The second problem I have with this story is the fact, the romance doesn't really "register". It's there because it's written, the resolution comes across as plausible, believable and sweet, because of the length of the conflict, so in the end the reader wants the hero and heroine to be together just to end the idiocy of the conflict that's keeping them apart.
Unfortunately, the story is so focused on the conflict and heroine's trust issues that it never lingers overmuch on the characters, leaving the reader slightly bewildered to the fact why these two love each other so much in the end, when the reader barely knows them.

And the third problem is the antagonist, but that's just me, since I loved him in his own book that comes later in this series.

Still, the story is well-written, though slightly underdeveloped, overblown in places and rather plodding in others. It's set in Scotland (my favorite setting of them all no matter the time frame), it features a yummy Scottish, kilt-wearing laird that falls (inexplicably) head over heels for the first woman who resists him (novelty, I guess), and is filled to the brim with wonderful supporting cast.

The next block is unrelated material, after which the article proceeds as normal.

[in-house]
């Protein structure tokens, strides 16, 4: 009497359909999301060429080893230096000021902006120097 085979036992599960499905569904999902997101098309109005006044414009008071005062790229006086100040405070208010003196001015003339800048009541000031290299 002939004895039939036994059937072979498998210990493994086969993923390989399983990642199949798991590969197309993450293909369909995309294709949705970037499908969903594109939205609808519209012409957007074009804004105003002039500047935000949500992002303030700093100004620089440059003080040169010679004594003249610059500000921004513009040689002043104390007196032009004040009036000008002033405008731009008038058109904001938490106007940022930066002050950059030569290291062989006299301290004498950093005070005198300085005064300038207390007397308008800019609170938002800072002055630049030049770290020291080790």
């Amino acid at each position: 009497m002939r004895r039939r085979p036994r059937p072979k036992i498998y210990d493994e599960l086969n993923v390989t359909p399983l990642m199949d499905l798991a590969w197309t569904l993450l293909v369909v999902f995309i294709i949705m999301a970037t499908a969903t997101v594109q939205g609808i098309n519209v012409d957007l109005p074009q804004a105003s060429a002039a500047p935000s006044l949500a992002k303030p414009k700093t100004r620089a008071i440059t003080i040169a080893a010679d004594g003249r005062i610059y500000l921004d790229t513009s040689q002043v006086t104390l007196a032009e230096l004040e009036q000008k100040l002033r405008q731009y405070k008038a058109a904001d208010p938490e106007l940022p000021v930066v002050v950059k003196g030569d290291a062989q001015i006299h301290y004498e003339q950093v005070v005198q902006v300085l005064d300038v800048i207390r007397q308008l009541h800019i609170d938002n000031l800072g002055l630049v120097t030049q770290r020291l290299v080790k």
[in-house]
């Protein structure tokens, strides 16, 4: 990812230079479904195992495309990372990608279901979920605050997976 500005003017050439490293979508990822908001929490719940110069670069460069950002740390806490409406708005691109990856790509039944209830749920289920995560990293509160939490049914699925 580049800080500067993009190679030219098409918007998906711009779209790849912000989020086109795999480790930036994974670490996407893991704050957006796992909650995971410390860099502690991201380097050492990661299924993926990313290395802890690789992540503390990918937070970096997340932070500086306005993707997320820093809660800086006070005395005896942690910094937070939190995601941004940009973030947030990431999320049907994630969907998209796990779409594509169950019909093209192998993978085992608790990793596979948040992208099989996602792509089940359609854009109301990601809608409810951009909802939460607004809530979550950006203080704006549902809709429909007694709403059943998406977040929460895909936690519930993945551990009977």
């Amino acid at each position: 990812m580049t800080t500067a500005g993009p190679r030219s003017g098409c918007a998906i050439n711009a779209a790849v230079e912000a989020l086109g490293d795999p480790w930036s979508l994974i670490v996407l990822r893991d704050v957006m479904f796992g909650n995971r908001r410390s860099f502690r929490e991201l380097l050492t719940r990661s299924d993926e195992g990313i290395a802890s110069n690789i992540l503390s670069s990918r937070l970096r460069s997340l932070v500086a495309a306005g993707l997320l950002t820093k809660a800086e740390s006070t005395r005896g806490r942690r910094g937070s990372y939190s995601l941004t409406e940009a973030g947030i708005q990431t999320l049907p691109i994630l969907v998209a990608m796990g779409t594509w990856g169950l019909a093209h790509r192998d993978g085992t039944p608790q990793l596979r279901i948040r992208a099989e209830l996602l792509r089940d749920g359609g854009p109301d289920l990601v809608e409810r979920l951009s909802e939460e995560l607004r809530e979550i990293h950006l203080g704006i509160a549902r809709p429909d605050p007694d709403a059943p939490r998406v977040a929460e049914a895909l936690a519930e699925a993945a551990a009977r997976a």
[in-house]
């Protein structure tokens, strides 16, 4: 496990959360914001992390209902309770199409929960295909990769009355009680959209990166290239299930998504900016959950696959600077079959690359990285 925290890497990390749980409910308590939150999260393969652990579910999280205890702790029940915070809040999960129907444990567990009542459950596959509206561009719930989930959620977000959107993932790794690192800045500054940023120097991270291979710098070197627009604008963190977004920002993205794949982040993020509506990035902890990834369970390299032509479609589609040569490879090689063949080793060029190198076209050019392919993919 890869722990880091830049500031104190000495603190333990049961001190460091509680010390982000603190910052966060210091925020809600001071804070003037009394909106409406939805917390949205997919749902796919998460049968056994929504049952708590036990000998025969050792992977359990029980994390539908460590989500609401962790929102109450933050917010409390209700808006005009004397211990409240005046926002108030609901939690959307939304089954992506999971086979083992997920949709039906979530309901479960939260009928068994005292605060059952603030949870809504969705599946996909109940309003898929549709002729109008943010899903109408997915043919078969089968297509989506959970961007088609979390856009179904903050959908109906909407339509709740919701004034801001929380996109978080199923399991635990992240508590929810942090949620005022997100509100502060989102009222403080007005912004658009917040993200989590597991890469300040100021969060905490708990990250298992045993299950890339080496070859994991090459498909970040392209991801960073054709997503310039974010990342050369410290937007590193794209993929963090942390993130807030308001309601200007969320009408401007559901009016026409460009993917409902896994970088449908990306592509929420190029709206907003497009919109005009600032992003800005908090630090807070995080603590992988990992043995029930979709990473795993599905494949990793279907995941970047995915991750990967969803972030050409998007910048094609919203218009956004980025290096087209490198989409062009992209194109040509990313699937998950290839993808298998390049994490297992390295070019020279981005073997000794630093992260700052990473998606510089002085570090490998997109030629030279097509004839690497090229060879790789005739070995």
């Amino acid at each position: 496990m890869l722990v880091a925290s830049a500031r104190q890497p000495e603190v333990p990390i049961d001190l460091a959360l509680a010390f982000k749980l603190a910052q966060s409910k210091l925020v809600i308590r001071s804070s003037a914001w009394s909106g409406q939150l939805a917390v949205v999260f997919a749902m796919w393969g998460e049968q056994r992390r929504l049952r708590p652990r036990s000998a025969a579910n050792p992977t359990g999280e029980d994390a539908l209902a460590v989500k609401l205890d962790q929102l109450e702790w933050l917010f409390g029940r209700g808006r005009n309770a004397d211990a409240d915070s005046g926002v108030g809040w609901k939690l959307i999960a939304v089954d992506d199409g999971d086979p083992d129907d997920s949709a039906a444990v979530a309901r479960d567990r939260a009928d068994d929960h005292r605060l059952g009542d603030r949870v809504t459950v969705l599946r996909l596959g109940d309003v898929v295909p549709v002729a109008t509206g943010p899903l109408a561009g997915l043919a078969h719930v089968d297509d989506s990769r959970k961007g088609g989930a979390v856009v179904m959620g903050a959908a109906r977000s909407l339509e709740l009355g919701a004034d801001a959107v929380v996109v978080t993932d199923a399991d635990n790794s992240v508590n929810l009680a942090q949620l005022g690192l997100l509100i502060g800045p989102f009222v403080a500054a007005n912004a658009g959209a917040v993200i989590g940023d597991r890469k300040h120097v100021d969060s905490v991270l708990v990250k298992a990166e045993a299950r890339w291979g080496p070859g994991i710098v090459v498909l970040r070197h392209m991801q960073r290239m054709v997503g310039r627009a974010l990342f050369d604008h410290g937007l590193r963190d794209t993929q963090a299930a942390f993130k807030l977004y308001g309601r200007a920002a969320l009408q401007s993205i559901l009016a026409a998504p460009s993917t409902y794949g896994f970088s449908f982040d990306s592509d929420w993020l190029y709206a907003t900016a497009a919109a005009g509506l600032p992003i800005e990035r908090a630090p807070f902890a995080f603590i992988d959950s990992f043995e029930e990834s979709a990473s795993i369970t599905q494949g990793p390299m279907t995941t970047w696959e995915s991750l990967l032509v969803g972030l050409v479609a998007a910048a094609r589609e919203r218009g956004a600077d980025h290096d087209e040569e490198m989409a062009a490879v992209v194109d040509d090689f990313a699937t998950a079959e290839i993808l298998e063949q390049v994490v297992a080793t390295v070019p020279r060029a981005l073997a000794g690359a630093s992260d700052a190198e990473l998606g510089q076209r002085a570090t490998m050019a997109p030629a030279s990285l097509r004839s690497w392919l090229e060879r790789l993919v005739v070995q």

It could be better. It should be better, but it could also be a lot, lot worse, so it gets three stars.

I like it and I won't mind re-reading it in the future.

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text 2018-03-18 21:13
Reading progress update: I've read 11%.
Every Dead Thing - John Connolly

As she touched me, I heard and felt, deep within myself, the blade cutting, grating, separating muscle from joint, flesh from bone, soul from body, the artist working on his canvas; and I felt pain dancing through me, arcing through a fading life like a lightning flash, welling like the notes of a hellish song through the unknown girl in th Louisiana swamp. And in her agony I felt the agony of my own child, my own wife, and I was certain that this was the same man. Even as the pain faded to its last for the girl in the swamp, she was in darkness and I knew he had blinded her before he killed her.

"Who is he?" I said.

She spoke, and in her voice there were four voices: the voices of a wife and daughter, the voice of an old obese woman on a bed in a wine-dark room, and the voice of a nameless girl who died a brutal, lonely death in the mud and water of a Louisiana swamp.

"He is the Travelin´ Man."


11% into the book and I´m hooked. This book is dark, creepy, mysterious, brutal and utterly compelling. I have to devote a considerable amount of time to it tomorrow.